Endangered Turtle Sighted in PelhamJune 5, 2015
by Kaela Law
On a hike through the woods in the Gumpus Pond Conservation Area (150 acres), Chairman of the Conservation Commission Paul Gagnon made a rare Blanding’s turtle sighting.
Blanding’s turtles are distinguished by their bright yellow chins and helmet-shaped shells. They are endangered in the New England region.
This turtle was seen and photographed “on the blue trail in Gumpus,” said Gagnon who pointed to the printer-friendly trail map, which can be found online at pelhamweb.org. “The front left foot of this turtle was missing toes, and the shell had a healed-over crack.” Gagnon speculated that it must have been previously hit by a car or a lawn mower. He later reported the sighting with the NH Department of Environmental Sciences.
Loren Valliere, biologist at the NH Fish and Game, helped explain why these turtles are endangered in the state of New Hampshire. Blanding’s Turtles “depend on a long life span, and do not reach reproductive age until at least 15 years,” Valliere said. In other words, they must survive their first 15 years of life before they can produce and grow their numbers. “They are also long-ranged, and travel a lot between wetlands and vernal pools, so roads are a major issue for them.” As more land in Southern NH becomes developed and these animals suffer habitat fragmentation, they become more susceptible to roadway dangers and also population divide.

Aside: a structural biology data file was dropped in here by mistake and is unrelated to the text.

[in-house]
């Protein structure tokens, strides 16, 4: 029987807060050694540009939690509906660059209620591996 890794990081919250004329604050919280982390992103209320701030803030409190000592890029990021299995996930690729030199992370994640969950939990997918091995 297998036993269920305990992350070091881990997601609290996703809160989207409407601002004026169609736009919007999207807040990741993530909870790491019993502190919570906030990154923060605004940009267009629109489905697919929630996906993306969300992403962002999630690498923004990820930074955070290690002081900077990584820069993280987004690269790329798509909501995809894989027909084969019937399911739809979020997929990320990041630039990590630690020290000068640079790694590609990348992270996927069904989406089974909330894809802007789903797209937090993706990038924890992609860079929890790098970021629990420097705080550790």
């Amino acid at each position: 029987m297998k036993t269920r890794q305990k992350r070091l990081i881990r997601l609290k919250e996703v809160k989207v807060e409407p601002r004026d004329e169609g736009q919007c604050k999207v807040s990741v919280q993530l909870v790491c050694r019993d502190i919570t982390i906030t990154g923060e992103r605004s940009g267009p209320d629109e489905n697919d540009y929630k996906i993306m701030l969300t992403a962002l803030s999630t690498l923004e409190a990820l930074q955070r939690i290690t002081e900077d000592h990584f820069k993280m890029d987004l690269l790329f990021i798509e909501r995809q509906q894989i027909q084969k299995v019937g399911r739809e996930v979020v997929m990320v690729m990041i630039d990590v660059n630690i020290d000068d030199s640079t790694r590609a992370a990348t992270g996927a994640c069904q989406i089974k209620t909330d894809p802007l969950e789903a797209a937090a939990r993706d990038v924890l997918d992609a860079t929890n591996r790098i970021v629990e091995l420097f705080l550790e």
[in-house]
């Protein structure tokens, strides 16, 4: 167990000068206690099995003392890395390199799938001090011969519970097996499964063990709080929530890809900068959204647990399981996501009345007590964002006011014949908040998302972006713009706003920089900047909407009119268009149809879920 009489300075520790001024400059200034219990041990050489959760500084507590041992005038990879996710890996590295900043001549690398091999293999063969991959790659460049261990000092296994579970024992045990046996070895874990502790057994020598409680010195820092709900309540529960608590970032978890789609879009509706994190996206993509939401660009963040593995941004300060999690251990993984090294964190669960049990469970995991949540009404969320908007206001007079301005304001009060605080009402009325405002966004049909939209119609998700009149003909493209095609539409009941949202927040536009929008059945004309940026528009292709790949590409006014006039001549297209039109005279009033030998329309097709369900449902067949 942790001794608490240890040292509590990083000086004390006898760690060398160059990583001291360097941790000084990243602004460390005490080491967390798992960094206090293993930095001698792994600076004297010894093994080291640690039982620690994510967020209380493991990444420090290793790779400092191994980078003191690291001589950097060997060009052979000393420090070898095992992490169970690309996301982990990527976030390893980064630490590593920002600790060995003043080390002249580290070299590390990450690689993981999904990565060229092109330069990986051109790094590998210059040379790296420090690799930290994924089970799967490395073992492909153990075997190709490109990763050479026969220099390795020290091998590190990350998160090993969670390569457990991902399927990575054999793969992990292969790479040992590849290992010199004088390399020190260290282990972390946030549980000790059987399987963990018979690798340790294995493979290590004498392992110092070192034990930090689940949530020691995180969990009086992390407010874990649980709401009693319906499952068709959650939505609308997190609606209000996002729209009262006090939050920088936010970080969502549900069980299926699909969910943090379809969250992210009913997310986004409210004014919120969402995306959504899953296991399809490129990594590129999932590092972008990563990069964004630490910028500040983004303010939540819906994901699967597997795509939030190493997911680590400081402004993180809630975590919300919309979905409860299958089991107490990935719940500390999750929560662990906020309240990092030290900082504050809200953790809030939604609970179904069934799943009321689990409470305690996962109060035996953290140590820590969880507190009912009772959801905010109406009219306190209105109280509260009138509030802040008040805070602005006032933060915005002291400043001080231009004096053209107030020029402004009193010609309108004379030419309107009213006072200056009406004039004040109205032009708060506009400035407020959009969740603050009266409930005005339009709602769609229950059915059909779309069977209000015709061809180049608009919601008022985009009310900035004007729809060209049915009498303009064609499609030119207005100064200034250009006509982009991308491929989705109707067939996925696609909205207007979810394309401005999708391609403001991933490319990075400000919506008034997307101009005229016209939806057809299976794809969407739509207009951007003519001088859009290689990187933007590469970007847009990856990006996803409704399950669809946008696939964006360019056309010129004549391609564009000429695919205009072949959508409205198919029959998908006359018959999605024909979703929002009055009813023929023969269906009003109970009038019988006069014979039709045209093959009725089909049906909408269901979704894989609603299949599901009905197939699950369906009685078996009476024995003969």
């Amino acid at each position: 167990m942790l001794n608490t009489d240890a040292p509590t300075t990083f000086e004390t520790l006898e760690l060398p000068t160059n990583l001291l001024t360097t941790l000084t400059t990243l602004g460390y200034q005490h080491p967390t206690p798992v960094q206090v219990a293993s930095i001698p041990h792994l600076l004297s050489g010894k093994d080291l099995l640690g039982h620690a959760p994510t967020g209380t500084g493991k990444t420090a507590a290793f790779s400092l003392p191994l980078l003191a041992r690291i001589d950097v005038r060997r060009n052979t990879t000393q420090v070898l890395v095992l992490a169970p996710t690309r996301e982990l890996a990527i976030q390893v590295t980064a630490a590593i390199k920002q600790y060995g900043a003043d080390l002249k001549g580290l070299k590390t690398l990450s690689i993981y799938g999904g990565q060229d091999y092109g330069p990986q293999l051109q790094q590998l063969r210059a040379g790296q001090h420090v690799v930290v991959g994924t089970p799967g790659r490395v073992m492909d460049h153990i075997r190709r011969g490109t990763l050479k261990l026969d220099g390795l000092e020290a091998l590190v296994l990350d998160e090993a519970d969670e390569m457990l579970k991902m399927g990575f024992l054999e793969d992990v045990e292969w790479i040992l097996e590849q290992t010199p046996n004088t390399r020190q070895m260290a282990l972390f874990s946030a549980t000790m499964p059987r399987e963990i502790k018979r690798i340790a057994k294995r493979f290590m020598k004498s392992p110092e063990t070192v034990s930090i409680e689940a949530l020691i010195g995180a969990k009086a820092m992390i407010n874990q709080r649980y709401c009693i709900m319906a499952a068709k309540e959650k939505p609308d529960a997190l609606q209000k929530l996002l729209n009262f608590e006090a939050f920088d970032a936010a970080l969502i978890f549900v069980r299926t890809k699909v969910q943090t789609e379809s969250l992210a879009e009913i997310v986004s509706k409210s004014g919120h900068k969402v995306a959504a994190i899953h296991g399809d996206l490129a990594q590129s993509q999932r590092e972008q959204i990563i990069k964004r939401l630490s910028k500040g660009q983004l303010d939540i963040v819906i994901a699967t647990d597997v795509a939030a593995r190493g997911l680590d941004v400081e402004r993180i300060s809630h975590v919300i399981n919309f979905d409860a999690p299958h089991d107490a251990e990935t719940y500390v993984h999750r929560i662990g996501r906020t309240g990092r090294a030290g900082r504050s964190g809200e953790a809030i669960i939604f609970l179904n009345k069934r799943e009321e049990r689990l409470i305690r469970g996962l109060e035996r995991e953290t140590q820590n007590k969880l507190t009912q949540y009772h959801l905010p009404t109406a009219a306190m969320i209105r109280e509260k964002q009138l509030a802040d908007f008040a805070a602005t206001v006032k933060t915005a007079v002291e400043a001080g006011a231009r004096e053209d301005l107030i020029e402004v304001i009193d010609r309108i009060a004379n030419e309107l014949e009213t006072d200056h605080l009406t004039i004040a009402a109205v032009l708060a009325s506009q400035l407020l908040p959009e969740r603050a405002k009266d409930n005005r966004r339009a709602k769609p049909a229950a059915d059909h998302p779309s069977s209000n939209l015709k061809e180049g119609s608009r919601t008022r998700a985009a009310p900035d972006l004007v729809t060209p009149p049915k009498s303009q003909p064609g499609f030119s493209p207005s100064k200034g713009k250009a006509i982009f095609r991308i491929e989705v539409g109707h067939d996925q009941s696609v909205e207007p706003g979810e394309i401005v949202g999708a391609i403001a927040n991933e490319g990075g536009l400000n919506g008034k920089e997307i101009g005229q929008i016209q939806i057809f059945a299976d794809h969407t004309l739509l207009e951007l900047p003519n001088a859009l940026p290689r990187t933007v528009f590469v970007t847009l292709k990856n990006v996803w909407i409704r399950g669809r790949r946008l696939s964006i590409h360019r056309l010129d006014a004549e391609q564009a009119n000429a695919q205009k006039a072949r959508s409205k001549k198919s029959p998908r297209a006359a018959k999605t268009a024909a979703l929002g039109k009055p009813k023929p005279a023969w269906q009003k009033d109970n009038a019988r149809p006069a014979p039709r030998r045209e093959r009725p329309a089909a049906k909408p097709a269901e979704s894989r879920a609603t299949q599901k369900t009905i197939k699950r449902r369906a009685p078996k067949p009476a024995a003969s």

The Gumpus Pond Conservation Area in Pelham abuts the Hudson, NH Musquash Conservation Land (416 acres). Gagnon and the Pelham Conservation Commission are working on a couple of land parcel purchases that will connect Gumpus to the Merriam/Cutter Conservation Area (147 acres). This creates well over 700 acres of contiguous conserved outdoor space in which wildlife can thrive. “We really have a tremendous asset right in our own backyard,” Gagnon stated.
In 2003, Pelham’s Conservation Commission set a 10-year plan of acquiring 1,000 acres of land for permanent natural preservation. To date they have been largely successful and have totaled over 800 acres of acquisition. As the commission works to reach their goal, the residents in Pelham are left with wonderful outdoor recreational space to enjoy the natural world.
For help determining the type of animals encountered on nature hikes out in the Pelham trails, pictures may be sent to the Pelham Conservation Commission via the pelhamweb.org. It is encouraged to view wildlife but to leave it generally undisturbed.